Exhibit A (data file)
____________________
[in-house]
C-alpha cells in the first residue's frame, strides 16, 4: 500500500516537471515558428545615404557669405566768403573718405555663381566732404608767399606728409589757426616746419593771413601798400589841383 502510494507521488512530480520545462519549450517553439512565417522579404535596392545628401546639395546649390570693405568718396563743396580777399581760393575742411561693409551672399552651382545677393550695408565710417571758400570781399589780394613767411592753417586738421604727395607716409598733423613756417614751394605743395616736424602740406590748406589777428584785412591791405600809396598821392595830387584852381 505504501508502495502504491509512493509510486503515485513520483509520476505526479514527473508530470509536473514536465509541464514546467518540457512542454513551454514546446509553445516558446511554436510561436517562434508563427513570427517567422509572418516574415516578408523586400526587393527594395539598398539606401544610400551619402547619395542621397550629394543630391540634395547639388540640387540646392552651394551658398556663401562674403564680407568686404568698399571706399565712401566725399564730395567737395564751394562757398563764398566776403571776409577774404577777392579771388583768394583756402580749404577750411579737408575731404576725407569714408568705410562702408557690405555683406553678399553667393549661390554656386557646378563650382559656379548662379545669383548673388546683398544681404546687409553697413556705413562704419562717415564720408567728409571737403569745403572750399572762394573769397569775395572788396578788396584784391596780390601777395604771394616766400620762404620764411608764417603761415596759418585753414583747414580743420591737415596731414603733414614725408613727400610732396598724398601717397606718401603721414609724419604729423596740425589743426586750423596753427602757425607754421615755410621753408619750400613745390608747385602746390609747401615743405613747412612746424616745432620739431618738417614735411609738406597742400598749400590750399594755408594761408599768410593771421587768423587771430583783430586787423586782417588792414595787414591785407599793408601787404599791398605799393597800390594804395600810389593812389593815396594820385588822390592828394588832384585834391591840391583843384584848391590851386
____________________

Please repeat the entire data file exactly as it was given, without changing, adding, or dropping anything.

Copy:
[in-house]
C-alpha cells in the first residue's frame, strides 16, 4: 500500500516537471515558428545615404557669405566768403573718405555663381566732404608767399606728409589757426616746419593771413601798400589841383 502510494507521488512530480520545462519549450517553439512565417522579404535596392545628401546639395546649390570693405568718396563743396580777399581760393575742411561693409551672399552651382545677393550695408565710417571758400570781399589780394613767411592753417586738421604727395607716409598733423613756417614751394605743395616736424602740406590748406589777428584785412591791405600809396598821392595830387584852381 505504501508502495502504491509512493509510486503515485513520483509520476505526479514527473508530470509536473514536465509541464514546467518540457512542454513551454514546446509553445516558446511554436510561436517562434508563427513570427517567422509572418516574415516578408523586400526587393527594395539598398539606401544610400551619402547619395542621397550629394543630391540634395547639388540640387540646392552651394551658398556663401562674403564680407568686404568698399571706399565712401566725399564730395567737395564751394562757398563764398566776403571776409577774404577777392579771388583768394583756402580749404577750411579737408575731404576725407569714408568705410562702408557690405555683406553678399553667393549661390554656386557646378563650382559656379548662379545669383548673388546683398544681404546687409553697413556705413562704419562717415564720408567728409571737403569745403572750399572762394573769397569775395572788396578788396584784391596780390601777395604771394616766400620762404620764411608764417603761415596759418585753414583747414580743420591737415596731414603733414614725408613727400610732396598724398601717397606718401603721414609724419604729423596740425589743426586750423596753427602757425607754421615755410621753408619750400613745390608747385602746390609747401615743405613747412612746424616745432620739431618738417614735411609738406597742400598749400590750399594755408594761408599768410593771421587768423587771430583783430586787423586782417588792414595787414591785407599793408601787404599791398605799393597800390594804395600810389593812389593815396594820385588822390592828394588832384585834391591840391583843384584848391590851386